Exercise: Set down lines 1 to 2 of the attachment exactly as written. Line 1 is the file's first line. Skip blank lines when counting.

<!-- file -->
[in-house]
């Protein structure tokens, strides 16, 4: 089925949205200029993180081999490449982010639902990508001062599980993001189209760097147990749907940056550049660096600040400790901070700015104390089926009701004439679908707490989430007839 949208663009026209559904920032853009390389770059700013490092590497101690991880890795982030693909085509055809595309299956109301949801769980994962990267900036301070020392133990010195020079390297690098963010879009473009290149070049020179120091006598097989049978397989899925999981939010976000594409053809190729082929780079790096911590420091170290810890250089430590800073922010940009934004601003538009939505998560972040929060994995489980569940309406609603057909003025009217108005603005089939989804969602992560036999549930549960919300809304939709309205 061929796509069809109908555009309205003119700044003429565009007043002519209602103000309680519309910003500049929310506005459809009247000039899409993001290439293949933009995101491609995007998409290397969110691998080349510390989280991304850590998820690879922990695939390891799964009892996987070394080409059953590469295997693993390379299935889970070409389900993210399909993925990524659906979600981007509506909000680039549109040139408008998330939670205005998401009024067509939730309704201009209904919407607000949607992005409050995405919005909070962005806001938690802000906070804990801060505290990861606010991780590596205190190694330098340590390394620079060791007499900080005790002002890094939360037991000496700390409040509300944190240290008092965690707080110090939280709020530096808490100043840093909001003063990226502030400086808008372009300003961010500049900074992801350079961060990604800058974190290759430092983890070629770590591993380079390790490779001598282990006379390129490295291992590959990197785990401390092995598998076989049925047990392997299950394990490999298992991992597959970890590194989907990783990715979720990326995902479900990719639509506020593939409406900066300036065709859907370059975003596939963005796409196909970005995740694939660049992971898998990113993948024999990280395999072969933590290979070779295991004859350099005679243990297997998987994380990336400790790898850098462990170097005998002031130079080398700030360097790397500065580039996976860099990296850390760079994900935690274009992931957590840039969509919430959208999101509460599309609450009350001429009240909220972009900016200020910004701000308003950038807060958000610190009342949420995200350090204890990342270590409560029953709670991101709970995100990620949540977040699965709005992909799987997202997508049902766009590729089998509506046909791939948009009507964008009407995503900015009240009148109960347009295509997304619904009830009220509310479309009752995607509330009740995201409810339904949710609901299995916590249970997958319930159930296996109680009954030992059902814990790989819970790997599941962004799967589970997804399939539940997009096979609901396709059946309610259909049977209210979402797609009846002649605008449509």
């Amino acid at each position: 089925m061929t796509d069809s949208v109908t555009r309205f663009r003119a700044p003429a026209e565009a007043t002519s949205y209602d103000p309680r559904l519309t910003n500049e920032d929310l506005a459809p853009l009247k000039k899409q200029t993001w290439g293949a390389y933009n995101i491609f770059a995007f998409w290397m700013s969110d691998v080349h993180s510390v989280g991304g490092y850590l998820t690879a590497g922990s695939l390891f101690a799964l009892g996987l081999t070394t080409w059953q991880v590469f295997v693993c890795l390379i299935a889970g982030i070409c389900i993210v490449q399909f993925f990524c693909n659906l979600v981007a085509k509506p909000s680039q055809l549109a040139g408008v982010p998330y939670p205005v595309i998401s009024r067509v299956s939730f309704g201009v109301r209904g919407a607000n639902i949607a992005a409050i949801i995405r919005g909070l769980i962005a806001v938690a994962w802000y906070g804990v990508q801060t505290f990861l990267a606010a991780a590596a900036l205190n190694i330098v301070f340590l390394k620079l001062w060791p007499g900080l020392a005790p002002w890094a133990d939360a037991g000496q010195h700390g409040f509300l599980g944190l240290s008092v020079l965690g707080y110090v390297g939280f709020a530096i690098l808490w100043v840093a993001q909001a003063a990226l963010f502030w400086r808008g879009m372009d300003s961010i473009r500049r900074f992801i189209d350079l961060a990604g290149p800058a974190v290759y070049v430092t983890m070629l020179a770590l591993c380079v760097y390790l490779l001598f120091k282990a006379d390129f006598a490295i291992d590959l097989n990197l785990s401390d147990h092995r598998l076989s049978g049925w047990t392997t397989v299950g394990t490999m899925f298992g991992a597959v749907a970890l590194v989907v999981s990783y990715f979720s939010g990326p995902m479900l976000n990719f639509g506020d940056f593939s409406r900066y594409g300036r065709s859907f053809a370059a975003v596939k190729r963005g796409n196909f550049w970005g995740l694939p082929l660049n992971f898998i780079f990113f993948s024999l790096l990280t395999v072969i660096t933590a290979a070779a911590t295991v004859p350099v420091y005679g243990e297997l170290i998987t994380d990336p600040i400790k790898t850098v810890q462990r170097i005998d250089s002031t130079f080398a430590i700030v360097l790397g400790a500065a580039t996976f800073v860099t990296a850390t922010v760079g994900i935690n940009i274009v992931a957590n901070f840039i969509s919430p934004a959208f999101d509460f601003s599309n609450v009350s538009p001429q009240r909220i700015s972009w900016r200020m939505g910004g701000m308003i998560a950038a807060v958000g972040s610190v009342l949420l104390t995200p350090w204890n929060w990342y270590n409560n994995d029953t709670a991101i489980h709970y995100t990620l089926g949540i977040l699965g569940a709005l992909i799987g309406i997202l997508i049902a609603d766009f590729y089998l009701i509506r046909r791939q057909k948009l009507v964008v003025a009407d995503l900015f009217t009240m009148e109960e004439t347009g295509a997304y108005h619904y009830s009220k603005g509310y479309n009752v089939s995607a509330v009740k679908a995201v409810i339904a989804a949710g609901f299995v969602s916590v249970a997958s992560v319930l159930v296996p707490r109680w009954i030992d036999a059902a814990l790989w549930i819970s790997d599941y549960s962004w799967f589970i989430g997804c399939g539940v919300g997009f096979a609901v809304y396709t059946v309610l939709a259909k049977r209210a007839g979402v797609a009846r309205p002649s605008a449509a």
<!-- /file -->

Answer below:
[in-house]
């Protein structure tokens, strides 16, 4: 089925949205200029993180081999490449982010639902990508001062599980993001189209760097147990749907940056550049660096600040400790901070700015104390089926009701004439679908707490989430007839 949208663009026209559904920032853009390389770059700013490092590497101690991880890795982030693909085509055809595309299956109301949801769980994962990267900036301070020392133990010195020079390297690098963010879009473009290149070049020179120091006598097989049978397989899925999981939010976000594409053809190729082929780079790096911590420091170290810890250089430590800073922010940009934004601003538009939505998560972040929060994995489980569940309406609603057909003025009217108005603005089939989804969602992560036999549930549960919300809304939709309205 061929796509069809109908555009309205003119700044003429565009007043002519209602103000309680519309910003500049929310506005459809009247000039899409993001290439293949933009995101491609995007998409290397969110691998080349510390989280991304850590998820690879922990695939390891799964009892996987070394080409059953590469295997693993390379299935889970070409389900993210399909993925990524659906979600981007509506909000680039549109040139408008998330939670205005998401009024067509939730309704201009209904919407607000949607992005409050995405919005909070962005806001938690802000906070804990801060505290990861606010991780590596205190190694330098340590390394620079060791007499900080005790002002890094939360037991000496700390409040509300944190240290008092965690707080110090939280709020530096808490100043840093909001003063990226502030400086808008372009300003961010500049900074992801350079961060990604800058974190290759430092983890070629770590591993380079390790490779001598282990006379390129490295291992590959990197785990401390092995598998076989049925047990392997299950394990490999298992991992597959970890590194989907990783990715979720990326995902479900990719639509506020593939409406900066300036065709859907370059975003596939963005796409196909970005995740694939660049992971898998990113993948024999990280395999072969933590290979070779295991004859350099005679243990297997998987994380990336400790790898850098462990170097005998002031130079080398700030360097790397500065580039996976860099990296850390760079994900935690274009992931957590840039969509919430959208999101509460599309609450009350001429009240909220972009900016200020910004701000308003950038807060958000610190009342949420995200350090204890990342270590409560029953709670991101709970995100990620949540977040699965709005992909799987997202997508049902766009590729089998509506046909791939948009009507964008009407995503900015009240009148109960347009295509997304619904009830009220509310479309009752995607509330009740995201409810339904949710609901299995916590249970997958319930159930296996109680009954030992059902814990790989819970790997599941962004799967589970997804399939539940997009096979609901396709059946309610259909049977209210979402797609009846002649605008449509």